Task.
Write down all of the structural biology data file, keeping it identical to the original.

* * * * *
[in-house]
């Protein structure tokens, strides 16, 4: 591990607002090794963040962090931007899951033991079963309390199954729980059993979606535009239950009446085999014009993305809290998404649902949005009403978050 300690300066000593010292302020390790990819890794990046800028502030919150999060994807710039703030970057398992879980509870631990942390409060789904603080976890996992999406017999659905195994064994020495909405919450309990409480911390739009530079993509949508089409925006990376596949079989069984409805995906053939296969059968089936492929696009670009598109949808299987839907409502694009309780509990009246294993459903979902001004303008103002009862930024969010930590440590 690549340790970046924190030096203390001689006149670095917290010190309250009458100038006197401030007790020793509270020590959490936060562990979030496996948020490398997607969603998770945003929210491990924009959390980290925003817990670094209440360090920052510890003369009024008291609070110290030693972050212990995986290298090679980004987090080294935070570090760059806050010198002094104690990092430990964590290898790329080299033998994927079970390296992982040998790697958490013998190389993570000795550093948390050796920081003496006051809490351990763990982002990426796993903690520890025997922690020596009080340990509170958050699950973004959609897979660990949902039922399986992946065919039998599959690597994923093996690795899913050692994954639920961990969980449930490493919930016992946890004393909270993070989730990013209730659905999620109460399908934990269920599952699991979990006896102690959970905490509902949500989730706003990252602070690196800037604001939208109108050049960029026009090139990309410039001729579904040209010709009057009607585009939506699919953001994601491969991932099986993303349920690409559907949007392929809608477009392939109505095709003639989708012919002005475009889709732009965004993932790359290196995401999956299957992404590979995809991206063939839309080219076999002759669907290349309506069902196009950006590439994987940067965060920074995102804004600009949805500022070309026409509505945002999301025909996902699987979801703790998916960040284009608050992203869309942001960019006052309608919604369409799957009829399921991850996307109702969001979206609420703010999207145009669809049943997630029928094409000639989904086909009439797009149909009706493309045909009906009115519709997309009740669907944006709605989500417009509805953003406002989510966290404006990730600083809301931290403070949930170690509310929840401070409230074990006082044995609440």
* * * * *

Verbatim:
[in-house]
């Protein structure tokens, strides 16, 4: 591990607002090794963040962090931007899951033991079963309390199954729980059993979606535009239950009446085999014009993305809290998404649902949005009403978050 300690300066000593010292302020390790990819890794990046800028502030919150999060994807710039703030970057398992879980509870631990942390409060789904603080976890996992999406017999659905195994064994020495909405919450309990409480911390739009530079993509949508089409925006990376596949079989069984409805995906053939296969059968089936492929696009670009598109949808299987839907409502694009309780509990009246294993459903979902001004303008103002009862930024969010930590440590 690549340790970046924190030096203390001689006149670095917290010190309250009458100038006197401030007790020793509270020590959490936060562990979030496996948020490398997607969603998770945003929210491990924009959390980290925003817990670094209440360090920052510890003369009024008291609070110290030693972050212990995986290298090679980004987090080294935070570090760059806050010198002094104690990092430990964590290898790329080299033998994927079970390296992982040998790697958490013998190389993570000795550093948390050796920081003496006051809490351990763990982002990426796993903690520890025997922690020596009080340990509170958050699950973004959609897979660990949902039922399986992946065919039998599959690597994923093996690795899913050692994954639920961990969980449930490493919930016992946890004393909270993070989730990013209730659905999620109460399908934990269920599952699991979990006896102690959970905490509902949500989730706003990252602070690196800037604001939208109108050049960029026009090139990309410039001729579904040209010709009057009607585009939506699919953001994601491969991932099986993303349920690409559907949007392929809608477009392939109505095709003639989708012919002005475009889709732009965004993932790359290196995401999956299957992404590979995809991206063939839309080219076999002759669907290349309506069902196009950006590439994987940067965060920074995102804004600009949805500022070309026409509505945002999301025909996902699987979801703790998916960040284009608050992203869309942001960019006052309608919604369409799957009829399921991850996307109702969001979206609420703010999207145009669809049943997630029928094409000639989904086909009439797009149909009706493309045909009906009115519709997309009740669907944006709605989500417009509805953003406002989510966290404006990730600083809301931290403070949930170690509310929840401070409230074990006082044995609440």